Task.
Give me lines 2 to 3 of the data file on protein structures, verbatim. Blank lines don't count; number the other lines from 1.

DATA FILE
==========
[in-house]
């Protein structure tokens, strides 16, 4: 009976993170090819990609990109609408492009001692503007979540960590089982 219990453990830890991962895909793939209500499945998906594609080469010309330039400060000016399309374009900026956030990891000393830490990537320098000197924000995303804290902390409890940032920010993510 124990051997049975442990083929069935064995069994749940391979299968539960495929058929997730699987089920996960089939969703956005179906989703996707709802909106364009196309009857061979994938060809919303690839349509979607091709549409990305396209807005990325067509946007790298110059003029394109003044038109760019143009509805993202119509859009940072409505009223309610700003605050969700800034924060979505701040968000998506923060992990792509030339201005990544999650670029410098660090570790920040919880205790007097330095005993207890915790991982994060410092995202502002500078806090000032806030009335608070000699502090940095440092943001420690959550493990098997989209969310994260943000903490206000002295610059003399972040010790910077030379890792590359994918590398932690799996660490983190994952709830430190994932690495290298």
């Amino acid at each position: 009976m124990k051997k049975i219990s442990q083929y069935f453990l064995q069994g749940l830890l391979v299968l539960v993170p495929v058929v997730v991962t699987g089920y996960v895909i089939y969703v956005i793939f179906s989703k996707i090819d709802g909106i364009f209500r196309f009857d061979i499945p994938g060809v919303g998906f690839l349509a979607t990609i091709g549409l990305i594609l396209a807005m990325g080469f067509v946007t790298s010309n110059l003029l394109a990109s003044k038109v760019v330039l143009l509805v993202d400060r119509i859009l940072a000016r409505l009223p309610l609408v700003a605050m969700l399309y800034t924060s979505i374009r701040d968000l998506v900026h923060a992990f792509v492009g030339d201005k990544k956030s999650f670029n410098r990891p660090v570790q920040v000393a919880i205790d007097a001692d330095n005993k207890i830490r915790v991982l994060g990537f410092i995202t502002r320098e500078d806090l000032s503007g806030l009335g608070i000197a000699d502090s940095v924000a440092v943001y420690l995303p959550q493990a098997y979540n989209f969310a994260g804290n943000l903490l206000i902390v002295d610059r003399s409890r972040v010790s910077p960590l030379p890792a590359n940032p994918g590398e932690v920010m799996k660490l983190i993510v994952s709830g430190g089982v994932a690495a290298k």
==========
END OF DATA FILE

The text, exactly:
């Protein structure tokens, strides 16, 4: 009976993170090819990609990109609408492009001692503007979540960590089982 219990453990830890991962895909793939209500499945998906594609080469010309330039400060000016399309374009900026956030990891000393830490990537320098000197924000995303804290902390409890940032920010993510 124990051997049975442990083929069935064995069994749940391979299968539960495929058929997730699987089920996960089939969703956005179906989703996707709802909106364009196309009857061979994938060809919303690839349509979607091709549409990305396209807005990325067509946007790298110059003029394109003044038109760019143009509805993202119509859009940072409505009223309610700003605050969700800034924060979505701040968000998506923060992990792509030339201005990544999650670029410098660090570790920040919880205790007097330095005993207890915790991982994060410092995202502002500078806090000032806030009335608070000699502090940095440092943001420690959550493990098997989209969310994260943000903490206000002295610059003399972040010790910077030379890792590359994918590398932690799996660490983190994952709830430190994932690495290298």
């Amino acid at each position: 009976m124990k051997k049975i219990s442990q083929y069935f453990l064995q069994g749940l830890l391979v299968l539960v993170p495929v058929v997730v991962t699987g089920y996960v895909i089939y969703v956005i793939f179906s989703k996707i090819d709802g909106i364009f209500r196309f009857d061979i499945p994938g060809v919303g998906f690839l349509a979607t990609i091709g549409l990305i594609l396209a807005m990325g080469f067509v946007t790298s010309n110059l003029l394109a990109s003044k038109v760019v330039l143009l509805v993202d400060r119509i859009l940072a000016r409505l009223p309610l609408v700003a605050m969700l399309y800034t924060s979505i374009r701040d968000l998506v900026h923060a992990f792509v492009g030339d201005k990544k956030s999650f670029n410098r990891p660090v570790q920040v000393a919880i205790d007097a001692d330095n005993k207890i830490r915790v991982l994060g990537f410092i995202t502002r320098e500078d806090l000032s503007g806030l009335g608070i000197a000699d502090s940095v924000a440092v943001y420690l995303p959550q493990a098997y979540n989209f969310a994260g804290n943000l903490l206000i902390v002295d610059r003399s409890r972040v010790s910077p960590l030379p890792a590359n940032p994918g590398e932690v920010m799996k660490l983190i993510v994952s709830g430190g089982v994932a690495a290298k």